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Neuroimage. 2010 Apr 15;50(3):1004-16. doi: 10.1016/j.neuroimage.2010.01.041. Epub 2010 Jan 18.

Dementia induces correlated reductions in white matter integrity and cortical thickness: a multivariate neuroimaging study with sparse canonical correlation analysis.

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  • 1Department of Radiology, University of Pennsylvania, Philadelphia, PA 19104-6389, USA. avants@grasp.cis.upenn.edu

Abstract

We use a new, unsupervised multivariate imaging and analysis strategy to identify related patterns of reduced white matter integrity, measured with the fractional anisotropy (FA) derived from diffusion tensor imaging (DTI), and decreases in cortical thickness, measured by high resolution T1-weighted imaging, in Alzheimer's disease (AD) and frontotemporal dementia (FTD). This process is based on a novel computational model derived from sparse canonical correlation analysis (SCCA) that allows us to automatically identify mutually predictive, distributed neuroanatomical regions from different imaging modalities. We apply the SCCA model to a dataset that includes 23 control subjects that are demographically matched to 49 subjects with autopsy or CSF-biomarker-diagnosed AD (n=24) and FTD (n=25) with both DTI and T1-weighted structural imaging. SCCA shows that the FTD-related frontal and temporal degeneration pattern is correlated across modalities with permutation corrected p<0.0005. In AD, we find significant association between cortical thinning and reduction in white matter integrity within a distributed parietal and temporal network (p<0.0005). Furthermore, we show that-within SCCA identified regions-significant differences exist between FTD and AD cortical-connective degeneration patterns. We validate these distinct, multimodal imaging patterns by showing unique relationships with cognitive measures in AD and FTD. We conclude that SCCA is a potentially valuable approach in image analysis that can be applied productively to distinguishing between neurodegenerative conditions.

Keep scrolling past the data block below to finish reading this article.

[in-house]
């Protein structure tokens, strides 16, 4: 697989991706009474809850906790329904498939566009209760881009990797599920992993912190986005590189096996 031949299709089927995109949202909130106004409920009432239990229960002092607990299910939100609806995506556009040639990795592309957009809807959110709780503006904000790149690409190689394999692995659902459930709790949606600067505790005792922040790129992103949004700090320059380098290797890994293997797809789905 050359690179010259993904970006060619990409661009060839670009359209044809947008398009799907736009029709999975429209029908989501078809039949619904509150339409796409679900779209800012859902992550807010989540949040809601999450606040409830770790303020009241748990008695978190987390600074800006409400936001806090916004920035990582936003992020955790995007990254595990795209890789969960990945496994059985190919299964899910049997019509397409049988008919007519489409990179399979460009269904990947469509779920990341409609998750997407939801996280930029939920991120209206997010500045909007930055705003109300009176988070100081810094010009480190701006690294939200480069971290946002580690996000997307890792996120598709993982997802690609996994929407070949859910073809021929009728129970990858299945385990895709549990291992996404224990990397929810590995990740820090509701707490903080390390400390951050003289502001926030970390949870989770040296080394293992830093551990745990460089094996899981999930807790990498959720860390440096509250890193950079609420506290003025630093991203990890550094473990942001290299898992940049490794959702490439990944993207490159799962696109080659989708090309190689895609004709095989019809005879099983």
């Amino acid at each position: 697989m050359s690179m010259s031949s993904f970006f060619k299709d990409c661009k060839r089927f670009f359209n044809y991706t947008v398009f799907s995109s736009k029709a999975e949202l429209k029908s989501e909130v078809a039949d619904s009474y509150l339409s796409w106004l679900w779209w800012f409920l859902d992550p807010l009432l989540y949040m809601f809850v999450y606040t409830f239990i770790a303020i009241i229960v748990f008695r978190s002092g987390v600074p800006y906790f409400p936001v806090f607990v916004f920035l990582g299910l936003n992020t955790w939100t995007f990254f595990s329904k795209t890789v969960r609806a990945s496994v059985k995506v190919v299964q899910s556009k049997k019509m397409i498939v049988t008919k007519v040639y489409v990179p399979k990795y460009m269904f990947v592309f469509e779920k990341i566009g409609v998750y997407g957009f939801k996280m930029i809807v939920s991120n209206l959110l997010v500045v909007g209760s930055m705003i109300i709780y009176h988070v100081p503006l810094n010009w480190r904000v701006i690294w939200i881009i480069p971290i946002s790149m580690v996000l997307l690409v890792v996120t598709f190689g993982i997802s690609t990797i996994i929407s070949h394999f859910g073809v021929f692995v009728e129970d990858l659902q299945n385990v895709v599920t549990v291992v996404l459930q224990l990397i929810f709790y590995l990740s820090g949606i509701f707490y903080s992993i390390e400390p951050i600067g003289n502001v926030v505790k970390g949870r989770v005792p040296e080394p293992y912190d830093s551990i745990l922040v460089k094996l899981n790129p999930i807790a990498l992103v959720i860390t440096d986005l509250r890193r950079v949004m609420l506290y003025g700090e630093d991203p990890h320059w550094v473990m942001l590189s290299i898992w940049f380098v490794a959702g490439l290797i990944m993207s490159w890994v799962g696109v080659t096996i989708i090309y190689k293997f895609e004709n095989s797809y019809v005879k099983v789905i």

Copyright 2010 Elsevier Inc. All rights reserved.

PMID:
20083207
[PubMed - indexed for MEDLINE]
PMCID:
PMC2953719
Free PMC Article

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